Bilingual children learn language rules more efficiently than monolinguals

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As Eddie Izzard notes in the video above, the English, within our cosy, post-imperialist, monolingual culture, often have trouble coping with the idea of two languages or more jostling about for space in the same head. “No one can live at that speed!” he suggests. And yet, bilingual children seem to cope just fine. In fact, they pick up their dual tongues at the same pace as monolingual children attain theirs, despite having to cope with two sets of grammar and vocabulary. At around 12 months, both groups produce their first words and after another six months, they know around 50.

Italian psychologists Agnes Melinda Kovacs and Jacques Mehler have found that part of their skill lies in being more flexible learners than their monolingual peers. Their exposure to two languages at an early point in their lives trains them to extract patterns from multiple sources of information.

Kovacs and Mehler demonstrated that by sitting a group of year-old infants in front of a computer screen and playing them a three-syllable word. The infants could use the word’s structure to divine where a cuddly toy would appear on the screen – if the first and last syllables were the same (“lo-vu-lo”), it would show up on the right, but if the first and second syllables matched (“lo-lo-vu”), it appeared on the left. By watching where they were looking, the duo could tell if they were successfully predicting the toy’s position.

Success depended on learning two separate linguistic structures over the course of the experiment. The infants had to discern the difference between ‘AAB’ words and ‘ABA’ words and linking them to one of the two possible toy locations. After 36 trials where they got to grips with the concept, Kovacs and Mehler tested the infants with eight different words.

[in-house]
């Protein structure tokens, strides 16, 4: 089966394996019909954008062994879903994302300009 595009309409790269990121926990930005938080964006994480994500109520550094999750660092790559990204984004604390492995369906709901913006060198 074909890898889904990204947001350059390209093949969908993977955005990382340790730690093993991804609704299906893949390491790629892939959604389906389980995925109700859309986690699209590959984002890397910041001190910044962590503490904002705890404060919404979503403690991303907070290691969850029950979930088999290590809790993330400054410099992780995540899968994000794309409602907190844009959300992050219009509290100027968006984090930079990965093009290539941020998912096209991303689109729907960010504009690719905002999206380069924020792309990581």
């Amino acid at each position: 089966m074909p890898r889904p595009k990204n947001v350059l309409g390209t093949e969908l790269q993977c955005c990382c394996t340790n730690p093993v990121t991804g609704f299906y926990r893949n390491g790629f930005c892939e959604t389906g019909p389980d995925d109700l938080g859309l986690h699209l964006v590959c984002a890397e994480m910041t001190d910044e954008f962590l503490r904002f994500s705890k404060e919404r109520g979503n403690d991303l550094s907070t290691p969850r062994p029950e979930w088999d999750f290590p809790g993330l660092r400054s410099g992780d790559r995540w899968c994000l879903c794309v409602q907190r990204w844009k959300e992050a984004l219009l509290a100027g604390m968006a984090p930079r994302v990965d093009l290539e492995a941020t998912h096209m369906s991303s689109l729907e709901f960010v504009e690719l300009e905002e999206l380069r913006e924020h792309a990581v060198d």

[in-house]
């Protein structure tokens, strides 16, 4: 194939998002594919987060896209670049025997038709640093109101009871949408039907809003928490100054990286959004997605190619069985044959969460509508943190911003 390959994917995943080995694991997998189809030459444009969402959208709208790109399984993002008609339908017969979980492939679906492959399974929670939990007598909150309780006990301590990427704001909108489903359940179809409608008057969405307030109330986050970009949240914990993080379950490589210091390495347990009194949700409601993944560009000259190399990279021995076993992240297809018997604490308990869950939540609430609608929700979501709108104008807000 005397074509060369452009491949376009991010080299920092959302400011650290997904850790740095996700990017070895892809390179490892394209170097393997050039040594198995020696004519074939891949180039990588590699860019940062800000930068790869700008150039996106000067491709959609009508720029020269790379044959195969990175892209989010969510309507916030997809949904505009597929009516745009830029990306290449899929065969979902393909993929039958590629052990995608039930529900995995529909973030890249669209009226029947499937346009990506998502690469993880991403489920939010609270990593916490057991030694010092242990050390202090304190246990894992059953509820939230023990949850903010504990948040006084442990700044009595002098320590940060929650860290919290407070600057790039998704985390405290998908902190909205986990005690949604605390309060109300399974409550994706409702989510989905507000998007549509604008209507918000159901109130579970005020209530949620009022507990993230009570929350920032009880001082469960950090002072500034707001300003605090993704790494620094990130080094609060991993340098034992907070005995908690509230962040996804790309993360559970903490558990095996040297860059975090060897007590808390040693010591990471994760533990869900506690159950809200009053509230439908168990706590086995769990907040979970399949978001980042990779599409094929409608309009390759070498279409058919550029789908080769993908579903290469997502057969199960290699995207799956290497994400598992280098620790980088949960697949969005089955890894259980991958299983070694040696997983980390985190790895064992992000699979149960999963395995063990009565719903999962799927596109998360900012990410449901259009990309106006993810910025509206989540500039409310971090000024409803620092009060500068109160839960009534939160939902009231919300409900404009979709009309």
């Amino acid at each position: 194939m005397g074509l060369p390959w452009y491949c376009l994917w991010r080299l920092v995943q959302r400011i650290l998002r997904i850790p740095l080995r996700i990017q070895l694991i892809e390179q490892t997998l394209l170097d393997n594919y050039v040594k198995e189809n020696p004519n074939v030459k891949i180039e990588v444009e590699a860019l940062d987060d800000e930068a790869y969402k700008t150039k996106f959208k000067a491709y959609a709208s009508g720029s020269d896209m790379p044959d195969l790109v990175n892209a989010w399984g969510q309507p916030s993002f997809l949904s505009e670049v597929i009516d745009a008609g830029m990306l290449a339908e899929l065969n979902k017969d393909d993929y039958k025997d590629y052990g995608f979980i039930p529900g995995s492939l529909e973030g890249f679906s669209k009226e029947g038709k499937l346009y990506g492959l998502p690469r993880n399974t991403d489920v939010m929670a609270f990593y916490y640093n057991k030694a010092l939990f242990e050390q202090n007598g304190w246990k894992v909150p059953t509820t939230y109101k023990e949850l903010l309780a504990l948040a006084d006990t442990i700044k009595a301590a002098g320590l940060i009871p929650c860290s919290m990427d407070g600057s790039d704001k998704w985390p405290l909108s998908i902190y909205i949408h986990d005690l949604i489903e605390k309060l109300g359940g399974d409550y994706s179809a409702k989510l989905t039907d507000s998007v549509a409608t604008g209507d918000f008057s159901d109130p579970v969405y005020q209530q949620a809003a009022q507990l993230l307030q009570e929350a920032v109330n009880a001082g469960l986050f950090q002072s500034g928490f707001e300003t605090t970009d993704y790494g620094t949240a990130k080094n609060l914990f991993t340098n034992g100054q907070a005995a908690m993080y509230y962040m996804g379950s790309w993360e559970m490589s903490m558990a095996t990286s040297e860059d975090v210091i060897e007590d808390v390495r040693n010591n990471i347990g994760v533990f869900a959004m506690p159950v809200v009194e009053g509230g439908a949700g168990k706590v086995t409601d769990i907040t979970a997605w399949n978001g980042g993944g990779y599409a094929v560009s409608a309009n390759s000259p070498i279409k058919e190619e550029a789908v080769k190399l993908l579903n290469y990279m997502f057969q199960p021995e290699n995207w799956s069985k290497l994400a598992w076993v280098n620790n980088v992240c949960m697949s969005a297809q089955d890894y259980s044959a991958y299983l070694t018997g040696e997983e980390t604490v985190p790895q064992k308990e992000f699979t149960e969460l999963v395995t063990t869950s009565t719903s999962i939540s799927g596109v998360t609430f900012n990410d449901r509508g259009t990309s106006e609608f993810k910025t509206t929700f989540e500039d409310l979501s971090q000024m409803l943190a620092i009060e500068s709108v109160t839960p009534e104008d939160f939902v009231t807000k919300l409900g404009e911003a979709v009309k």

The bilingual ones were much better at it. For both groups of words – AAB and ABA – they initially glanced over to the correct side more often than the wrong one, and they fixed their gaze on it for longer. Monolingual babies only accomplished this for the AAB words – unlike their bilingual peers, they couldn’t learn both linguistic rules at the same time.

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When Mehler and Kovacs paired the ABA and AAB words with distinctly pitched female and male voices, even the monolingual infants managed to learn the differences between them. So while both sets of children can happily associate two speakers with two different types of word (and two screen positions), only the bilingual infants could learn two linguistic structures at the same time.

This advantage could stem from a better ability at avoiding interference between the two three-syllable constructions.  Earlier this year, I wrote about other research from Agnes Melinda Kovacs and Jacques Mehler, who showed that infants raised in bilingual households have better executive functions – a catch-all term for advanced mental abilities that involve control, helping us to keep our goals and plans in mind while avoiding distraction from instinctive behaviours. These skills would certainly come into play when they tried to learn two separate languages at the same time. 

Reference: Kovacs, A., & Mehler, J. (2009). Flexible Learning of Multiple Speech Structures in Bilingual Infants Science DOI: 10.1126/science.1173947

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